Most children dream of emulating their heroes, be it a full on action type Vin Diesel, Dwayne ‘The Rock’ Johnson or Alicia Vikander.
For those who like kicking or spinning a ball around it might be Marcus Rashford, Ellen White or Joe Root, and some are talented and lucky enough to make it to the top of their sport.
For former Yorkshire County Cricket Club player, Azeem Rafiq, his childhood dreams of playing for YCCC were soured by the recent allegations of racism currently being investigated by the England and Wales Cricket Board and the Department of Digital, Culture, Media and Sport.
A number of South West London clubs have spoken of their shock at what allegedly happened at YCCC and detailed what they are doing to combat racism at grassroots and amateur levels.
Chris Goldie, Chair of Richmond Cricket Club said: “What happened to Azeem Rafiq is shocking. We are a multi ethnic club and welcome players and staff from all walks of life.”
Goldie went on to explain that the south-east of the UK is a very different place to Yorkshire with a much more diverse demographic.
Over at Battersea Ironsides Cricket Club, secretary Eric Ferebee said that the ECB’s Equality of Opportunity policy statement is enshrined within Battersea’s constitution.
With 120 adult players and 230 juniors of a multiracial and integrated membership, the club’s management adheres to the provisions detailed in their constitution.
Ferebee said “We understand the ECB met last week on the subject matter, and clubs and leagues are expecting to to be briefed and advised in the very near future.”
Speaking to Barnes Cricket Club on the matter of racism, the committee issued the following statement: “Barnes Cricket Club prides itself on being a wholly inclusive club for everyone, regardless of age, gender, disability, race, ethnic origin, nationality, creed, colour, social status, sexual orientation, religion or other beliefs.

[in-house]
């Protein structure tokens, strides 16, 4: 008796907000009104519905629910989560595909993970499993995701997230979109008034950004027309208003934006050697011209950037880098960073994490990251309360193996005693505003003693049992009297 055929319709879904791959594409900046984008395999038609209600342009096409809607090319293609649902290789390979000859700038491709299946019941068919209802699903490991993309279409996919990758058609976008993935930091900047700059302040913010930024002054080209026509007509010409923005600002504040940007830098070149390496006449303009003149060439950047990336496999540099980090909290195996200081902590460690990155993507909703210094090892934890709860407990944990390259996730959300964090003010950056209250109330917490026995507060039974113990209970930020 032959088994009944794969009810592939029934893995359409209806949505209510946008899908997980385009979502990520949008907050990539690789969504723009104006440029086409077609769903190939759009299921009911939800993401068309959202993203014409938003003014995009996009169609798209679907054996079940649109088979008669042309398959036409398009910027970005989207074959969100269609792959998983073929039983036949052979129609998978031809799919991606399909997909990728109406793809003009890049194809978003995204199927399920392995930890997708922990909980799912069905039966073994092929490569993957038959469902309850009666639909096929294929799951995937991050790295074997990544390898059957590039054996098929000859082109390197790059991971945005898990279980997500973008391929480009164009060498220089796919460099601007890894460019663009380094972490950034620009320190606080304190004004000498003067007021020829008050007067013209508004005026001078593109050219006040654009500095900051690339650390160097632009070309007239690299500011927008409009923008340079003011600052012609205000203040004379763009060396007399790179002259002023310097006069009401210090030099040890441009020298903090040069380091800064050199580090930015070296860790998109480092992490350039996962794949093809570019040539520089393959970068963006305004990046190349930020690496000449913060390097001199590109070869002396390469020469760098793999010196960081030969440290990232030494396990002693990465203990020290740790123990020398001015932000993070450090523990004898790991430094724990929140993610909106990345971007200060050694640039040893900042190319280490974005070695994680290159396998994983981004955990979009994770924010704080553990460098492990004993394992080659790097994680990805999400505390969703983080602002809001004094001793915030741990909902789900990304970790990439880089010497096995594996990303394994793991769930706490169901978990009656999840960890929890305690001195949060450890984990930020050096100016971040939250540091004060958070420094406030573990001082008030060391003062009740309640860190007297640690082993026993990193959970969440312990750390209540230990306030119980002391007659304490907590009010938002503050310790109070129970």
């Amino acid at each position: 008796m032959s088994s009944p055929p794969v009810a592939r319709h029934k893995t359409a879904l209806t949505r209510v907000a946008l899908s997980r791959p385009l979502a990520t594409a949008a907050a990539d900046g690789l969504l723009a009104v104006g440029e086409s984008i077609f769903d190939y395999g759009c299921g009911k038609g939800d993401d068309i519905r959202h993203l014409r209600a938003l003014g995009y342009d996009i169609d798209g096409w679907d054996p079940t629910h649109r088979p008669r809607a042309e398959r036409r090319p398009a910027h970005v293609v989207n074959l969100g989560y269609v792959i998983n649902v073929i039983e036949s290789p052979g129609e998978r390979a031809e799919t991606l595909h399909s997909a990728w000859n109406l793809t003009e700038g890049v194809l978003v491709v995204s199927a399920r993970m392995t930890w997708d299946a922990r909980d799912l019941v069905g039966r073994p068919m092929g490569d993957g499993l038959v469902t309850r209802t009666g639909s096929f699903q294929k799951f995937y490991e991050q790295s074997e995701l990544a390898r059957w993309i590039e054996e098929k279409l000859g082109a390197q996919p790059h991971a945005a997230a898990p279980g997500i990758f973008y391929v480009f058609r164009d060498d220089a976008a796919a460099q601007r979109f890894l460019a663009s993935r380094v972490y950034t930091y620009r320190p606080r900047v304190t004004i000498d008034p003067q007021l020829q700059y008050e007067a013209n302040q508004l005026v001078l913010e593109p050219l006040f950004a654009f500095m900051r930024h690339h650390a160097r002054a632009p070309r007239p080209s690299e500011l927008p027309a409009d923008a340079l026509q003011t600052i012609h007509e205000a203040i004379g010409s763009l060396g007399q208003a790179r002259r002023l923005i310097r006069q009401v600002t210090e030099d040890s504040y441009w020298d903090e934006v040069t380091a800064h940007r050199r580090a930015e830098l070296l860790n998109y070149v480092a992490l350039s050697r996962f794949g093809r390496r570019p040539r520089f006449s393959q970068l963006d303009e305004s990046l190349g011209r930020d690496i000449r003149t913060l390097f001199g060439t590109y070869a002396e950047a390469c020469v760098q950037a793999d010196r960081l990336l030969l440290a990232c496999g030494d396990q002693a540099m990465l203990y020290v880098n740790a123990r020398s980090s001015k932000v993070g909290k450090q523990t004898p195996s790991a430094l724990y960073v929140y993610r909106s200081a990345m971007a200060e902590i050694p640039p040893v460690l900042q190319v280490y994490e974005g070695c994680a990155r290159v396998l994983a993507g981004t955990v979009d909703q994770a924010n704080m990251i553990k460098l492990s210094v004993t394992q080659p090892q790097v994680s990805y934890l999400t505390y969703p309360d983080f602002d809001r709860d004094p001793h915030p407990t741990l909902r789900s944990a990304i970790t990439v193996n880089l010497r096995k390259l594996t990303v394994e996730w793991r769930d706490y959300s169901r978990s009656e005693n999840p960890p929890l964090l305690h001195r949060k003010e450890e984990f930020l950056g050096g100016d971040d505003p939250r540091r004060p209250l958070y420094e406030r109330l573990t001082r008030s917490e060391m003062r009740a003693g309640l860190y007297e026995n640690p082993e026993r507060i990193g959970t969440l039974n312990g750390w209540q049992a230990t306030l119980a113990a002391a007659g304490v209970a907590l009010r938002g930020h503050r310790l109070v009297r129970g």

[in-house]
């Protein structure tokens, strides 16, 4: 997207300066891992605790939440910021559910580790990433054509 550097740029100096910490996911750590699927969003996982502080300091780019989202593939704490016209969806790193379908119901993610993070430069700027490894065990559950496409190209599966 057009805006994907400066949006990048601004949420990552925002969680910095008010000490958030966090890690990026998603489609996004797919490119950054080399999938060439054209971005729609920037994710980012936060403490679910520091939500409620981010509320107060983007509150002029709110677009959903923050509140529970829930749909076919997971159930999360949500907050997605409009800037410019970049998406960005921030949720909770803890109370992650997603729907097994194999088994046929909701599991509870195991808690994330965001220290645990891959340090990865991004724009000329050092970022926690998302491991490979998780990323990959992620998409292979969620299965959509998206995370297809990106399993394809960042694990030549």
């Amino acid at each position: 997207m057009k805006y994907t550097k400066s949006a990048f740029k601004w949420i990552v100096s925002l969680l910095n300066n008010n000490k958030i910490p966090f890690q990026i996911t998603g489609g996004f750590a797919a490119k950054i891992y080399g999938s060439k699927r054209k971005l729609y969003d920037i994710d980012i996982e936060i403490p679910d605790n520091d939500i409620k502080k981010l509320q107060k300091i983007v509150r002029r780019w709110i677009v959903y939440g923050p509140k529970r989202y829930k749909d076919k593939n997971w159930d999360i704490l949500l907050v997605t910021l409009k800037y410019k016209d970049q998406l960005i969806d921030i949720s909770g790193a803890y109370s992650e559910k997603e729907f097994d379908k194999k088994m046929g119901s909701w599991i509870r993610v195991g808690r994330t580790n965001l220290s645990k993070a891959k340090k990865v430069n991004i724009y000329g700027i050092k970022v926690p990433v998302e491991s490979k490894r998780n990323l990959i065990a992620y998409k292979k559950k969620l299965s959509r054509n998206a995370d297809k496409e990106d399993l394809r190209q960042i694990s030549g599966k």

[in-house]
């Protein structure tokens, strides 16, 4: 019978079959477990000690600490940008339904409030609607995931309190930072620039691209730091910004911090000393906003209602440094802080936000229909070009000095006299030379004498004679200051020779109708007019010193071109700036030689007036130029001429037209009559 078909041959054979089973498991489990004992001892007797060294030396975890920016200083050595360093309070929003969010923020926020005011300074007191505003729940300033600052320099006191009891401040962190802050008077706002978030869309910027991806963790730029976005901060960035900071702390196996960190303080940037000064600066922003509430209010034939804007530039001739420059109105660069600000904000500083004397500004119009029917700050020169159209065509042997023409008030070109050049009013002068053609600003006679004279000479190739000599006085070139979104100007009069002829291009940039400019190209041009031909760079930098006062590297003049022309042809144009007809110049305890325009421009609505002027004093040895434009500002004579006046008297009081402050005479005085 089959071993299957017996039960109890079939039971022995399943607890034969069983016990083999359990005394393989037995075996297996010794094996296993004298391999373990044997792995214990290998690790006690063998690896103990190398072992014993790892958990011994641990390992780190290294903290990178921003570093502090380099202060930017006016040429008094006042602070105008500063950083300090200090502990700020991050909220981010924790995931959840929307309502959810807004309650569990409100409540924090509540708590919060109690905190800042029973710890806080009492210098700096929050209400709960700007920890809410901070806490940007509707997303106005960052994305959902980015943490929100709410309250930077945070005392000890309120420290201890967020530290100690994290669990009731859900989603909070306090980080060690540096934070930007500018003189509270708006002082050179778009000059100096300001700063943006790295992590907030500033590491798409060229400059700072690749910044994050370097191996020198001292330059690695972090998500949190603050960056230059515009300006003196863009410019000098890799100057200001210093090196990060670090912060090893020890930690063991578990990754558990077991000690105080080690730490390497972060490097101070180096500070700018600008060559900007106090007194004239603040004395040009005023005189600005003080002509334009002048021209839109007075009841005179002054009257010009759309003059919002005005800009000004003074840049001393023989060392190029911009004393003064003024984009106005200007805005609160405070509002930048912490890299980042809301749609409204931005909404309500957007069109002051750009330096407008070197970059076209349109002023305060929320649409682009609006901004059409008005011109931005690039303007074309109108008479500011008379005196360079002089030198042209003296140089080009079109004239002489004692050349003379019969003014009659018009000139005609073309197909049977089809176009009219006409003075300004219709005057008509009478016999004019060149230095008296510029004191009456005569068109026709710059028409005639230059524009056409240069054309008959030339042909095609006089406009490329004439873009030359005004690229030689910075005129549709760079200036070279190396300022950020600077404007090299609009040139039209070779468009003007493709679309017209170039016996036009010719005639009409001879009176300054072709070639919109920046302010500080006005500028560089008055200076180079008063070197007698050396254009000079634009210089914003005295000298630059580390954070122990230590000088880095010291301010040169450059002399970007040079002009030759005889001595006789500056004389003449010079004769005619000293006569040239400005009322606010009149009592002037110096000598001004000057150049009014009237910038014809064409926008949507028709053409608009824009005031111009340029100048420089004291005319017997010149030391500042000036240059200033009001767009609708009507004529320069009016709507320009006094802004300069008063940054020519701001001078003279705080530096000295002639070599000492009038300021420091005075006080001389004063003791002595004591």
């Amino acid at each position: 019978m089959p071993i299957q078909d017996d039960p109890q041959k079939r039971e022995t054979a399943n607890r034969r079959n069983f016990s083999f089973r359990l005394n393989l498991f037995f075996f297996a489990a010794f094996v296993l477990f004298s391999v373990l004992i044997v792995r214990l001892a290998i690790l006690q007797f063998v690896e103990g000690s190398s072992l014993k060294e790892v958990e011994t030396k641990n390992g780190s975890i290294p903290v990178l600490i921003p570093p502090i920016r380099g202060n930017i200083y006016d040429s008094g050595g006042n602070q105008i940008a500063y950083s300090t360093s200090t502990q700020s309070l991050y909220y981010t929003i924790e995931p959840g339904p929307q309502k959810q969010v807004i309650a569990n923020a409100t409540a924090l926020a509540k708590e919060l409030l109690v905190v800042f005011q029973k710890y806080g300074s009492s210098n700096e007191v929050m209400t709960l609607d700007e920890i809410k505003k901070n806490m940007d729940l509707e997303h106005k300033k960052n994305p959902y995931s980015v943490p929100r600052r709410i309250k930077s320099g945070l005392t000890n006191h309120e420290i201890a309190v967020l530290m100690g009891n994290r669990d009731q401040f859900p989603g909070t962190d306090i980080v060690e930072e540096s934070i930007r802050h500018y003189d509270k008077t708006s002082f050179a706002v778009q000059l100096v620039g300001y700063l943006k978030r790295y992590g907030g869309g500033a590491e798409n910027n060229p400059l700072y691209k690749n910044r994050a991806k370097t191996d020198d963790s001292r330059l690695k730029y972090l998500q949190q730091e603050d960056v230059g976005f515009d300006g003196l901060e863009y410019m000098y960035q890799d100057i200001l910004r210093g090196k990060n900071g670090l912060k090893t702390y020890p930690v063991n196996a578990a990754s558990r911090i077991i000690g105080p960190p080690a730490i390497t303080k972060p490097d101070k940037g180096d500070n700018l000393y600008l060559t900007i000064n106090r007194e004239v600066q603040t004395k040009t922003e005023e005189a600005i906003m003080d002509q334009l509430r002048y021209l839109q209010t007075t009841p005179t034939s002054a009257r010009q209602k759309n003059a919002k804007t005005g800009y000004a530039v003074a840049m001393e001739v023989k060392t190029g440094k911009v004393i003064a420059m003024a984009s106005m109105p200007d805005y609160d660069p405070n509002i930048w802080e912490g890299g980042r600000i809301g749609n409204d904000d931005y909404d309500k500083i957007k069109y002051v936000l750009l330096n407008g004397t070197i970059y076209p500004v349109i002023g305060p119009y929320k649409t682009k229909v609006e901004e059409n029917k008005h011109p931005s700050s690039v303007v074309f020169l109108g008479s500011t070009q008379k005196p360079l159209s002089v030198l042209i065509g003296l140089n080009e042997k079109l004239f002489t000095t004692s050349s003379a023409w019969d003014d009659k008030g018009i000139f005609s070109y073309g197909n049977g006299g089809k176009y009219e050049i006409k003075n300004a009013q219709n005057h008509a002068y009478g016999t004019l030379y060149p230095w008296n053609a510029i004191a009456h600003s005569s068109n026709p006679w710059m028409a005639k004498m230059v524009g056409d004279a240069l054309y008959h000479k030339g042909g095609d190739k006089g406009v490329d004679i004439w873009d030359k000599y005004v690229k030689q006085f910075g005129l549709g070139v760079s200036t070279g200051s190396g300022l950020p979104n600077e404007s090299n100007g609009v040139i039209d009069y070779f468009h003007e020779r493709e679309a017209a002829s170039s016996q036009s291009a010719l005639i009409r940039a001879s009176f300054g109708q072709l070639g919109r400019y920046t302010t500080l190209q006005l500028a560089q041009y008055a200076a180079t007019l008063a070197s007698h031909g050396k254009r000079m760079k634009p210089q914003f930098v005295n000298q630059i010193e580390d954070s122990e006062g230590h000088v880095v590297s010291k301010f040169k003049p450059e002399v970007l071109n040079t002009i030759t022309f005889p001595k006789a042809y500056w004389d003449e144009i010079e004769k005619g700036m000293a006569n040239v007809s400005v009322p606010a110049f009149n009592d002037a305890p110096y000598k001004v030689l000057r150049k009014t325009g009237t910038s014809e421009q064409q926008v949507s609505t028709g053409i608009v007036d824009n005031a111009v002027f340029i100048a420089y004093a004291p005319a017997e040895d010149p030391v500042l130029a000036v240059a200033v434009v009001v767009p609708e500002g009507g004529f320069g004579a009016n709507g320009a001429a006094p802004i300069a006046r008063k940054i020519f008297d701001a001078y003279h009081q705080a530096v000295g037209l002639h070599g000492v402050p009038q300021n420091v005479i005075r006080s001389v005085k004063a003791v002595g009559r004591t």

“The committee looks to ensure that everyone is made to feel welcome and an integral part of the Club and encourages a diverse range of people to get involved in the game of cricket.
“Recently reports have shed light on some shocking incidents of racism at all levels of the game across the country.
“Discrimination of any kind on or off the field of play is intolerable in sport or indeed, society. Cricket must work together to eradicate it.
“Barnes Cricket Club will be holding its Annual General Meeting on 12 December and will remind all members that the Club prides itself on inclusivity in its cricket.
“We believe that cricket clubs at grassroots level, including our own, provide a fantastic place for people from all walks of life to meet, socialise and enjoy the game, regardless of anyone’s background or cricketing ability.”
As yet, the ECB are not answering calls to journalists but issued the following statement: “Azeem Rafiq has shone a light on our game that has shocked, shamed and saddened us all.
“Racism and discrimination is a blight on our game.
“To Azeem and all those who have experienced any form of discrimination, we are truly sorry. Our sport did not welcome you, our game did not accept you as we should have done.
“We apologise unreservedly for your suffering. We stand together against discrimination in all its forms, and are united as a sport to act.
“We will continue to listen, and make swift, positive changes to the culture of the game. We will embrace and celebrate differences everywhere, knowing that with diversity, we are stronger.
“Today, as a game, we discussed a series of tangible commitments to make cricket a sport where everyone feels safe, and everyone feels included.
“We will now finalise the detail and publish these actions next week. Our game must win back your trust.”
The ECB have not issued any guidance or initiatives to any of the clubs mentioned in this article.